Sink or Swim?
Technology is ever expanding, with much to explore. Let’s take a trip off the beaten path and into the water on a 3D printed kayak!
The first question that most people might ask when presented with the possibility of a 3D printed kayak is, “Will it actually work?”
Although it’s certainly not happening on a large scale, a few folks in the world have been taking on this interesting engineering challenge. In particular, Jim Smith of Grassroots Engineering has made a name for himself by 3D printing the first fully functional kayak.
Printing a kayak is not an easy task, and those interested in this challenge would have to solve various problems, including waterproofing, printing large parts without warping or cracking, and making sure the finished boat is both lightweight and strong.
In this article, we’ll be exploring behind-the-scenes of Jim Smith’s fantastic project and then look at how a company called Melker of Sweden is using 3D printing and recycled wood and fiber to achieve a similar result. Let’s get in the water!
3D PRINTED KAYAK PROJECTS
Jim Smith: The World’s First
Jim Smith is a man who decided to challenge the limits of his ingenuity and has become known as the first man to build his own functional 3D printed kayak.
However, this definitely took some skill and uncommon resources, meaning that this isn’t going to be a project anybody can just print over the weekend.
In its entirety, the kayak is 16.7 ft (~5 m) long by 1.7 ft (~ 0.5 m) wide, and weighs 64.58 lb (29.29 kg). It’s composed of 28 different sections of ABS, and the only other parts used to put it together are machine screws, brass threaded inserts, and some silicone caulking.
The design was initially based on the Siskiwit Bay kayak by Bryan Hansel, but it was heavily modified to work with 3D printing.
Jim also decided to go with a “technicolor” approach, printing all the sections in different colored ABS, and the result looks pretty groovy!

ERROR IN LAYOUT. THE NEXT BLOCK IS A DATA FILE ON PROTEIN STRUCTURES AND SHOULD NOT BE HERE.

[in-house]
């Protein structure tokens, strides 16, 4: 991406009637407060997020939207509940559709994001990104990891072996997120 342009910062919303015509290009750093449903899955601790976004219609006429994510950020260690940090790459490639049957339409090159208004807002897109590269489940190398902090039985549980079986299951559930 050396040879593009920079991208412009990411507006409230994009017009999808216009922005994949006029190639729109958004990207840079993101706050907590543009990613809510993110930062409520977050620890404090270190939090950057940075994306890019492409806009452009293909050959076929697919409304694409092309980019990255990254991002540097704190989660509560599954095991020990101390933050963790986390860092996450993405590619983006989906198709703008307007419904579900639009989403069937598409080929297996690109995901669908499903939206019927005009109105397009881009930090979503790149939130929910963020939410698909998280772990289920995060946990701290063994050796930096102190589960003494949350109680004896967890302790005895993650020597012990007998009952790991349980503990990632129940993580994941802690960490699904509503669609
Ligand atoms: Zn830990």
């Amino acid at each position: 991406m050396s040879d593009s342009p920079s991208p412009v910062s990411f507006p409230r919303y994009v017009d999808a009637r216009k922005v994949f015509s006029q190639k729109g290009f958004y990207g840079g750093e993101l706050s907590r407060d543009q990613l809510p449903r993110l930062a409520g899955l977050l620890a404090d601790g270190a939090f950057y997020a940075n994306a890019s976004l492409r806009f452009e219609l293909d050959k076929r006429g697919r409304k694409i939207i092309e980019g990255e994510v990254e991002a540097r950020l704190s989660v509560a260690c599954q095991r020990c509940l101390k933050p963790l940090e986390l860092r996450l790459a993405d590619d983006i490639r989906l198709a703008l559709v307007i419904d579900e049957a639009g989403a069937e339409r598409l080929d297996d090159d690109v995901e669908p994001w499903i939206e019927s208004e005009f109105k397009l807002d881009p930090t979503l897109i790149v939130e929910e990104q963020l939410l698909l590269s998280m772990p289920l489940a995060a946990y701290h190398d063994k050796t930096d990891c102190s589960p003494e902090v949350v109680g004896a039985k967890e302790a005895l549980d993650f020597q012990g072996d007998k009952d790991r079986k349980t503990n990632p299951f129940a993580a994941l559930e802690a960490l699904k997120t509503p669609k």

The most important piece of equipment for this project was the 3D printer.
Luckily, Smith works as an engineer at 3D Systems, so he was able to modify his own custom-built, large-scale 3D printer in order to complete the project: adding an enclosed build chamber.
As you might know, one of the major issues with printing large parts in ABS is that an inconsistent ambient temperature and drafts of air through a workshop can lead to cracks or warping. Plus, the bigger the part, the worse the cracks or warps can get. To counter this, the enclosed chamber was passively heated by the build surface while printing, reaching stable temperatures from 65 to 70 °C (149-158 °F).
To make printing possible, the original design had to be sliced into pieces, which were printed one at a time. The prints were done at a layer height of 0.65 mm to reduce printing time, but it still took approximately 42 days to finish printing all of the parts!A Helpful Place to BeginLarge-Scale / Large-Format 3D Printing – Quick Starter Guide
Sealed Up Tight
As daunting of a task as it may have seemed, putting all the pieces together turned out to be a fairly simple matter of assembling them using machine screws. Each section was fitted with brass threaded inserts, allowing the next section to be attached. It seems this was all the hardware that was needed to keep the parts together!
Surprisingly, Jim only needed to use silicone caulking in between the sections to create a water-tight seal. While home 3D printers aren’t known for making completely water-tight structures, Jim’s custom-built machine was clearly up for the task.
When it was all assembled and sealed, the only thing left to do was see if it floats. And, believe it or not, it did! It’s amazing what a little bit (or a lot) of ingenuity and perseverance can accomplish.
3D PRINTED KAYAK PROJECTS
Melker of Sweden: Recycled Materials
Beyond personal projects, one company in Sweden has approached kayak manufacturing with the novel method of fiber- and wood-based 3D printing.
Melker has been in the business since 2015 and was created with innovation in mind. Striving for a balance between economy, environmentalism, and design, they’ve developed a robust process for producing strong and reliable kayaks.
To do this, they use large-scale 3D printing processes that typically run on wood and corn pellets, however, it seems they also recycle old coffee sacks!
Although there aren’t many details available on the exact specifications of the prints, it’s known that they’re printed using a honeycomb pattern and they primarily use flax fiber fabrics (such as coffee sacks), which have been turned in to bio-composites using bio-polymer technologies. In other words, they transform wood and fiber into recycled 3D printable material by converting some of the organic compounds into thermoplastics.
In the eyes of Melker, all-natural is the way to go! Besides the kayaks themselves, Melker also sells a variety of other kayaking equipment.